Britain’s new government should fast-track review of nuclear deal with China
It is understandable that Theresa May would want to take a second look at a pact made with the previous prime minister, but it must not get in the way of ever-growing business ties
Relations between China and Britain have improved so much in recent years that claims of a golden era in ties are difficult to dispute. Financial cooperation, trade and investment are strong and ever-growing. The economic links extend from yuan trading to car-making to telecommunications and the plans for expansion include a stock market tie-up between Shanghai and London. British Prime Minister Theresa May’s decision to delay her government’s signing of a landmark nuclear deal involving Chinese and French companies should therefore not be viewed out of context.
May announced on Friday, just hours before a signing ceremony for the US$24 billion Hinkley Point project, that the plan would be reviewed and a decision was likely in the autumn. French state-run utility EDF had agreed in 2013 to build two reactors and last year, during President Xi Jinping’s (習近平) landmark visit, a deal was struck for China General Nuclear Power Corp to take a 33 per cent stake as part of a proposal for involvement in another plant to use Chinese technology. No specific reason for the delay was given, but security concerns have been suggested by the new leader’s former colleagues. Nick Timothy, her joint chief of staff and a trusted adviser, expressed worries last year that China’s involvement would give it access to sensitive computer systems.
David Cameron, May’s predecessor, championed the Hinkley Point project to show Britain’s openness to foreign investment. His resignation in the wake of his country’s vote to leave the European Union put that in doubt and May made a point of reiterating the position when she took office on July 13. But the plant is controversial, not so much for overseas involvement, as for its cost and being the nation’s first new nuclear reactor since a freeze was imposed in the 1990s. It is understandable that she would want to take a fresh look at a scheme that she was not involved in negotiating and is therefore unfamiliar with.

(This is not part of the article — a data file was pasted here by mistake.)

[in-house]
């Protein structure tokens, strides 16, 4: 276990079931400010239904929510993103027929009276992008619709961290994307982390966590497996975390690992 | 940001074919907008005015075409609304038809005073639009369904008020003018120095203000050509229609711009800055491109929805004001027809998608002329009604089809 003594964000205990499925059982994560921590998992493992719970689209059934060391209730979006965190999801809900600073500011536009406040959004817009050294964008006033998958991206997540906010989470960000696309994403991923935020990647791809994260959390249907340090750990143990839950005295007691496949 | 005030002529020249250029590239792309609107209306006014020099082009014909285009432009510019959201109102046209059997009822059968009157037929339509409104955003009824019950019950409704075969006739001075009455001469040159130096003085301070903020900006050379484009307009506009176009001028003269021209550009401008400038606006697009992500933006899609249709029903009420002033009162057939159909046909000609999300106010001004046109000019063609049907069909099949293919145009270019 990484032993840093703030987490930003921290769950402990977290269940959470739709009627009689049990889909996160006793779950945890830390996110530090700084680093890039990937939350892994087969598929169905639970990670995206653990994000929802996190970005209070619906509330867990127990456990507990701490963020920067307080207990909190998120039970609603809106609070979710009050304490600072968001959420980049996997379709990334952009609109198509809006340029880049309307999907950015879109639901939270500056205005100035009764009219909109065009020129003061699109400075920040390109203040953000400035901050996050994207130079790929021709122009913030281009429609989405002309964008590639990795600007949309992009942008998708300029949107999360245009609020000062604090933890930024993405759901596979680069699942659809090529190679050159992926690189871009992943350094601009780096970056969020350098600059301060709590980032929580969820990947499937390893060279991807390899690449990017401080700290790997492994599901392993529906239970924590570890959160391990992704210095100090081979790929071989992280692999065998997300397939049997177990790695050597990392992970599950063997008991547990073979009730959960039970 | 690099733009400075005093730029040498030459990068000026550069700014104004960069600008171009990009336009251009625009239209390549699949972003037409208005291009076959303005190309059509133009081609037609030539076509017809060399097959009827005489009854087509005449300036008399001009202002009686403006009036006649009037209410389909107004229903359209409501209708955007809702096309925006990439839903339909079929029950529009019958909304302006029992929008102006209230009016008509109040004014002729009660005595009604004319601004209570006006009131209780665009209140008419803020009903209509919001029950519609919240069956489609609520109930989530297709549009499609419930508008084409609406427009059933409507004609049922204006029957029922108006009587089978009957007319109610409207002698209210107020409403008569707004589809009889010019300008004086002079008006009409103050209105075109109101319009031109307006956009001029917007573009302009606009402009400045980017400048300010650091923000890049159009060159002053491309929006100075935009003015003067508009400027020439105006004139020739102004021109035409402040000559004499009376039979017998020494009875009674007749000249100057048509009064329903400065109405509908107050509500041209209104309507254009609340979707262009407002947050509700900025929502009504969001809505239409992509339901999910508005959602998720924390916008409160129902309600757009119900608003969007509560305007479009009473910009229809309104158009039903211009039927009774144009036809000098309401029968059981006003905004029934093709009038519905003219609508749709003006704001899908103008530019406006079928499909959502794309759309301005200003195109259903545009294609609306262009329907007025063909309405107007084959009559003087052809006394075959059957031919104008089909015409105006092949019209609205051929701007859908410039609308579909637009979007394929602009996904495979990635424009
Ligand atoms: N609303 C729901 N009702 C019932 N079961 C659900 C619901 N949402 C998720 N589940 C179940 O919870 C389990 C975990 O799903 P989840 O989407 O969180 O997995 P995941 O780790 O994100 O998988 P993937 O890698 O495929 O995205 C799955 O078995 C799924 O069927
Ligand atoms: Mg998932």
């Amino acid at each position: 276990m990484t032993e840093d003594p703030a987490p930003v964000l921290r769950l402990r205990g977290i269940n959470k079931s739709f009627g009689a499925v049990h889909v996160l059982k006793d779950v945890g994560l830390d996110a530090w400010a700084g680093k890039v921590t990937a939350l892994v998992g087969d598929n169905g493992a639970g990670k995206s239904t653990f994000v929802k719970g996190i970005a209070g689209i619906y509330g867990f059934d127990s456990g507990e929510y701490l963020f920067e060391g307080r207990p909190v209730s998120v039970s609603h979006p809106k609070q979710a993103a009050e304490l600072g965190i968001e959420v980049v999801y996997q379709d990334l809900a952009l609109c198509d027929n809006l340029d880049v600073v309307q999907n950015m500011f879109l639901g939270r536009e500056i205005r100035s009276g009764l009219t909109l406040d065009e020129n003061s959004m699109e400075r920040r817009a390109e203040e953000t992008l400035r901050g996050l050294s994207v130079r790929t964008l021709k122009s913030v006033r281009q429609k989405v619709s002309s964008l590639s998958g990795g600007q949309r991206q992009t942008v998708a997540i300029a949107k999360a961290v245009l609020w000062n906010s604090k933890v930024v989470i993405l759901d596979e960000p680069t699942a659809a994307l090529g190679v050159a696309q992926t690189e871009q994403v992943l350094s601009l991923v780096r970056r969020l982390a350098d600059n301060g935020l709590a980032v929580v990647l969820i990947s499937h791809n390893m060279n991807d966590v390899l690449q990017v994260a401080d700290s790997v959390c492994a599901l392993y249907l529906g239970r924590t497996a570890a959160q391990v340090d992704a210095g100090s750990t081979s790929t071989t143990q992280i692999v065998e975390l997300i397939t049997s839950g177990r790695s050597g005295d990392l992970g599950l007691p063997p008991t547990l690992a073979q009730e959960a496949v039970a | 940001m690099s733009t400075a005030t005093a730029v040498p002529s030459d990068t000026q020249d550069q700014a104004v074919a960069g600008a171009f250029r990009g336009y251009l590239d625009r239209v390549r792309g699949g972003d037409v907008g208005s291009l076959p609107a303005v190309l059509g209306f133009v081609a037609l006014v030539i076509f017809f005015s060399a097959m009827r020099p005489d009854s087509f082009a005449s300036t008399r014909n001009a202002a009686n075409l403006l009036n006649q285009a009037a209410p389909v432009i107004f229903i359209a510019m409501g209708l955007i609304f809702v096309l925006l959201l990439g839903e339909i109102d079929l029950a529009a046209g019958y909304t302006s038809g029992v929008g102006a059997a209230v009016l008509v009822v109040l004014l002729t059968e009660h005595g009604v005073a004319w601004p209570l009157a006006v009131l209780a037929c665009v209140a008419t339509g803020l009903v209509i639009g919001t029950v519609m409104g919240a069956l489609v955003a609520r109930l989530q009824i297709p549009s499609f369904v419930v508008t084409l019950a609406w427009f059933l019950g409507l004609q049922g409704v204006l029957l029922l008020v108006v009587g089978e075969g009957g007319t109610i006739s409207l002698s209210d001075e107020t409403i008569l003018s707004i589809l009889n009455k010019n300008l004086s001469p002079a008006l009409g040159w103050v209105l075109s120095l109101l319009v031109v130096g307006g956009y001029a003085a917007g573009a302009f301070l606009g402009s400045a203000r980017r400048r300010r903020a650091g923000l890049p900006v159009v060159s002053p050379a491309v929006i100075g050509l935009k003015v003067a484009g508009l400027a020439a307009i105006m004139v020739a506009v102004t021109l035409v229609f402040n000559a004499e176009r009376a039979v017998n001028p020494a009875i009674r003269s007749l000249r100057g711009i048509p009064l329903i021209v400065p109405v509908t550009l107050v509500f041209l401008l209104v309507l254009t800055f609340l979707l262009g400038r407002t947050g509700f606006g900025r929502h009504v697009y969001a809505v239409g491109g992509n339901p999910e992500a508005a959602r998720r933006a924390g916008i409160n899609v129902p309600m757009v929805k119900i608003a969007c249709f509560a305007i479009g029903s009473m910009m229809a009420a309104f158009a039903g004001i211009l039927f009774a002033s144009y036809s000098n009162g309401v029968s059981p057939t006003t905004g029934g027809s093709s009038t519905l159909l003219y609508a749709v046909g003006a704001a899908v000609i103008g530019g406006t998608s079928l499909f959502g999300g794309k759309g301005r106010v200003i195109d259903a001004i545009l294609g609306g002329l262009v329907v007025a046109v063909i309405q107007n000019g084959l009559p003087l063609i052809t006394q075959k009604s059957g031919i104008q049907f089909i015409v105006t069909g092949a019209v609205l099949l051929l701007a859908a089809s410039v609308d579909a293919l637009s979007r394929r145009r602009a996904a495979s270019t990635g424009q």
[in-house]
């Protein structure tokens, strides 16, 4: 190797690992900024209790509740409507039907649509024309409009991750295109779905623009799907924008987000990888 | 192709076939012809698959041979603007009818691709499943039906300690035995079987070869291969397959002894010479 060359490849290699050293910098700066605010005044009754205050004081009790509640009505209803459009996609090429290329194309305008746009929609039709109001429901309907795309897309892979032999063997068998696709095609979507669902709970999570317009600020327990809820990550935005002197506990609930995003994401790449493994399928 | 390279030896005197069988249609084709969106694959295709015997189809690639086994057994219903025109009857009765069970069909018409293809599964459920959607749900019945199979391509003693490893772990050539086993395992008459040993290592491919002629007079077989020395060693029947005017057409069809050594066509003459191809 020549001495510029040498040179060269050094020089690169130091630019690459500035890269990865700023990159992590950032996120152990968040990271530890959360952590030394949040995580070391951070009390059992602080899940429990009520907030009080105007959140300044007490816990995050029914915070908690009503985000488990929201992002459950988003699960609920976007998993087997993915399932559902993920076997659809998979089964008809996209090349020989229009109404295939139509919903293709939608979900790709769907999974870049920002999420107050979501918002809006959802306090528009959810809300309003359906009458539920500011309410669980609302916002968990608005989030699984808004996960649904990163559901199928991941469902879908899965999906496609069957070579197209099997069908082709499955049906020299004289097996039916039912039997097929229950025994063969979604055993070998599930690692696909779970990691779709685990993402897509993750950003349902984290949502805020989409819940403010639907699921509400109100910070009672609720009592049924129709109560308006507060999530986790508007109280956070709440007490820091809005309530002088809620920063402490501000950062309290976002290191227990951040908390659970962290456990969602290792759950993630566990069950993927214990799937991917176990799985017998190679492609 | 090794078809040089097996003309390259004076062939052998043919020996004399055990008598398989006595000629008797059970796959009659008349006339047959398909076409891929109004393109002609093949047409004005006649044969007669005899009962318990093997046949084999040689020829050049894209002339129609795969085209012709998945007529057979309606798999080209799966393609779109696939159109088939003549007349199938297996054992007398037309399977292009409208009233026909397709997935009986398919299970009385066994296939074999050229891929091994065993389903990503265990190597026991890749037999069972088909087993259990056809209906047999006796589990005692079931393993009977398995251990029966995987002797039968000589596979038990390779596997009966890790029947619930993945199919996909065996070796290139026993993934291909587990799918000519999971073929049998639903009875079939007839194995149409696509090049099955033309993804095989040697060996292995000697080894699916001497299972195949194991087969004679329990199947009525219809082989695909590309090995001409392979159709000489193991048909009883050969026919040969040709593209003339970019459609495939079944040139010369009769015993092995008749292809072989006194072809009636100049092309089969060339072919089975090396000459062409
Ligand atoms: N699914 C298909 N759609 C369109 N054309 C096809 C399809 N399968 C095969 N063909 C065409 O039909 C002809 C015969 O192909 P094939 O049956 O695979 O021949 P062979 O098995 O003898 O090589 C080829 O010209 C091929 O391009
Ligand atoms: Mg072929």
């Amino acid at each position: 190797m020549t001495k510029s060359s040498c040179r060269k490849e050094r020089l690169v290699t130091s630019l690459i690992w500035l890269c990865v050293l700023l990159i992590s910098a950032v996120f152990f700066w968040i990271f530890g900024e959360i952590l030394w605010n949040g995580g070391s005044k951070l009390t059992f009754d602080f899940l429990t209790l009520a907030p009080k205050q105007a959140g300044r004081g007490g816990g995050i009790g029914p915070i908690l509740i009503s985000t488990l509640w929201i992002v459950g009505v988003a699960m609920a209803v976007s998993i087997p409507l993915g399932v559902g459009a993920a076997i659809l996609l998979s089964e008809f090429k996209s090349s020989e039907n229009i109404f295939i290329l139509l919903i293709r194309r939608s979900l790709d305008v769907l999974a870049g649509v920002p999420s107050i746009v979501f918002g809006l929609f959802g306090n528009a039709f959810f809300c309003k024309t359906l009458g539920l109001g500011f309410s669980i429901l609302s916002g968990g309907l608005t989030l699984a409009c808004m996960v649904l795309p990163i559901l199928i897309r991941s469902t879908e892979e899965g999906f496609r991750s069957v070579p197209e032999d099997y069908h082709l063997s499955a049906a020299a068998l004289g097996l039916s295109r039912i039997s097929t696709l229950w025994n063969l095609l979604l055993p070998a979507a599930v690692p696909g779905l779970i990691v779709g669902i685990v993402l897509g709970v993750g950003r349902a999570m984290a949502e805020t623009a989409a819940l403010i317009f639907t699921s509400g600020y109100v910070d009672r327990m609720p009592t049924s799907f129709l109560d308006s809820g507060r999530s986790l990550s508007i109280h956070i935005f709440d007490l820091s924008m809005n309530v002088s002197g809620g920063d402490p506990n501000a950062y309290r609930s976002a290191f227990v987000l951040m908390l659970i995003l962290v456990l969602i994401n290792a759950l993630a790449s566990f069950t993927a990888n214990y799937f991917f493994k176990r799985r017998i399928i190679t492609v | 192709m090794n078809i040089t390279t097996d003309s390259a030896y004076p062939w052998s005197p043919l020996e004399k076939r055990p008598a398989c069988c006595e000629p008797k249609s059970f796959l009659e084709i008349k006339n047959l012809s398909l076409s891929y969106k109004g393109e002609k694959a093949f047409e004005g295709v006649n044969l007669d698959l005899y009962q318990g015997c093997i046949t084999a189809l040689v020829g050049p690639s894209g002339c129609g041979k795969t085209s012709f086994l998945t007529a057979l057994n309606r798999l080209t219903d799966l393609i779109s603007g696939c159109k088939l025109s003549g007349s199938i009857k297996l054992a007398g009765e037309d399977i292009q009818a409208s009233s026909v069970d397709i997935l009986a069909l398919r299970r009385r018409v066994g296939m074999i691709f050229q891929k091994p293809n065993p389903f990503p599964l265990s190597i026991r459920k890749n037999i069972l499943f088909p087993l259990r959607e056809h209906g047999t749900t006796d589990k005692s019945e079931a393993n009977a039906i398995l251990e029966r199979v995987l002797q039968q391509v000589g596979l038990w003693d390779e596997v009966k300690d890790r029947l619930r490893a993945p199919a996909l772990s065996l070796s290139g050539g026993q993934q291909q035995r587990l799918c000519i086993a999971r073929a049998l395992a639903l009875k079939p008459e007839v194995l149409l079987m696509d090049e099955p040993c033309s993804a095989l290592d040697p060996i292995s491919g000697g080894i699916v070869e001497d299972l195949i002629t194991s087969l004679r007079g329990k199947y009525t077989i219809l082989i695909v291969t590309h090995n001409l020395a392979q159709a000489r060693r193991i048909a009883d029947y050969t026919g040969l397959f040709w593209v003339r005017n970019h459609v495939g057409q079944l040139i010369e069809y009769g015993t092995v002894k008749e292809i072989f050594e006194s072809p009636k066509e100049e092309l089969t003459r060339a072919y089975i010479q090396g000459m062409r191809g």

A change of leadership does not throw years of trust-building into question. China has a number of companies with extensive business interests in Britain; among them is the Shenzhen-based electronics firm Huawei, blocked from operating in the US, but with years of involvement in the British telecommunications sector. China’s reaction to May’s announcement was in such circumstances bound to be optimistic and cautious. The new leader and her team have to familiarise themselves with policies and projects. But a done deal like Hinkley Point does not require much review.